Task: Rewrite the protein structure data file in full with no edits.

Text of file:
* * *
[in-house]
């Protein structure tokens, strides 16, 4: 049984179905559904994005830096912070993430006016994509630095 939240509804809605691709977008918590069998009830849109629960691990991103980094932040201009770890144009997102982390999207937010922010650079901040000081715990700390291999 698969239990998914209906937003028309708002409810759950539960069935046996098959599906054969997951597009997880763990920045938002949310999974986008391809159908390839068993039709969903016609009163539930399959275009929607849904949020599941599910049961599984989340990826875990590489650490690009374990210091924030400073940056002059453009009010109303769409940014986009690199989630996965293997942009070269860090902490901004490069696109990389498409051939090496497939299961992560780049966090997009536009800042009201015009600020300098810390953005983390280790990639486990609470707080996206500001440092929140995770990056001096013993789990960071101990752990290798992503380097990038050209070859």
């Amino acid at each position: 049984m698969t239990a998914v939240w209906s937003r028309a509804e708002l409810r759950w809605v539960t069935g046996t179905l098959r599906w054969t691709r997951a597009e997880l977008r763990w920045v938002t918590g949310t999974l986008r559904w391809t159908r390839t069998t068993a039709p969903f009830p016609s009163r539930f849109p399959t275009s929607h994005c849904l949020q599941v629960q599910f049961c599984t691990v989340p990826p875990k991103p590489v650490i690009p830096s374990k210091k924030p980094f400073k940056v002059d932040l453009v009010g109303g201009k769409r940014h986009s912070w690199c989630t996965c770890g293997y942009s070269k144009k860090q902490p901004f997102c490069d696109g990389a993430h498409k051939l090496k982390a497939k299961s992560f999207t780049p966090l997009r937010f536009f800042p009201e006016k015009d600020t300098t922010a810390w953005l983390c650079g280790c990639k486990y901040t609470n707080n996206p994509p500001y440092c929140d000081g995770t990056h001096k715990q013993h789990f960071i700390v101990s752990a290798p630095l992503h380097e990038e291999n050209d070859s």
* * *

[in-house]
């Protein structure tokens, strides 16, 4: 049984179905559904994005830096912070993430006016994509630095 939240509804809605691709977008918590069998009830849109629960691990991103980094932040201009770890144009997102982390999207937010922010650079901040000081715990700390291999 698969239990998914209906937003028309708002409810759950539960069935046996098959599906054969997951597009997880763990920045938002949310999974986008391809159908390839068993039709969903016609009163539930399959275009929607849904949020599941599910049961599984989340990826875990590489650490690009374990210091924030400073940056002059453009009010109303769409940014986009690199989630996965293997942009070269860090902490901004490069696109990389498409051939090496497939299961992560780049966090997009536009800042009201015009600020300098810390953005983390280790990639486990609470707080996206500001440092929140995770990056001096013993789990960071101990752990290798992503380097990038050209070859």
């Amino acid at each position: 049984m698969t239990a998914v939240w209906s937003r028309a509804e708002l409810r759950w809605v539960t069935g046996t179905l098959r599906w054969t691709r997951a597009e997880l977008r763990w920045v938002t918590g949310t999974l986008r559904w391809t159908r390839t069998t068993a039709p969903f009830p016609s009163r539930f849109p399959t275009s929607h994005c849904l949020q599941v629960q599910f049961c599984t691990v989340p990826p875990k991103p590489v650490i690009p830096s374990k210091k924030p980094f400073k940056v002059d932040l453009v009010g109303g201009k769409r940014h986009s912070w690199c989630t996965c770890g293997y942009s070269k144009k860090q902490p901004f997102c490069d696109g990389a993430h498409k051939l090496k982390a497939k299961s992560f999207t780049p966090l997009r937010f536009f800042p009201e006016k015009d600020t300098t922010a810390w953005l983390c650079g280790c990639k486990y901040t609470n707080n996206p994509p500001y440092c929140d000081g995770t990056h001096k715990q013993h789990f960071i700390v101990s752990a290798p630095l992503h380097e990038e291999n050209d070859s």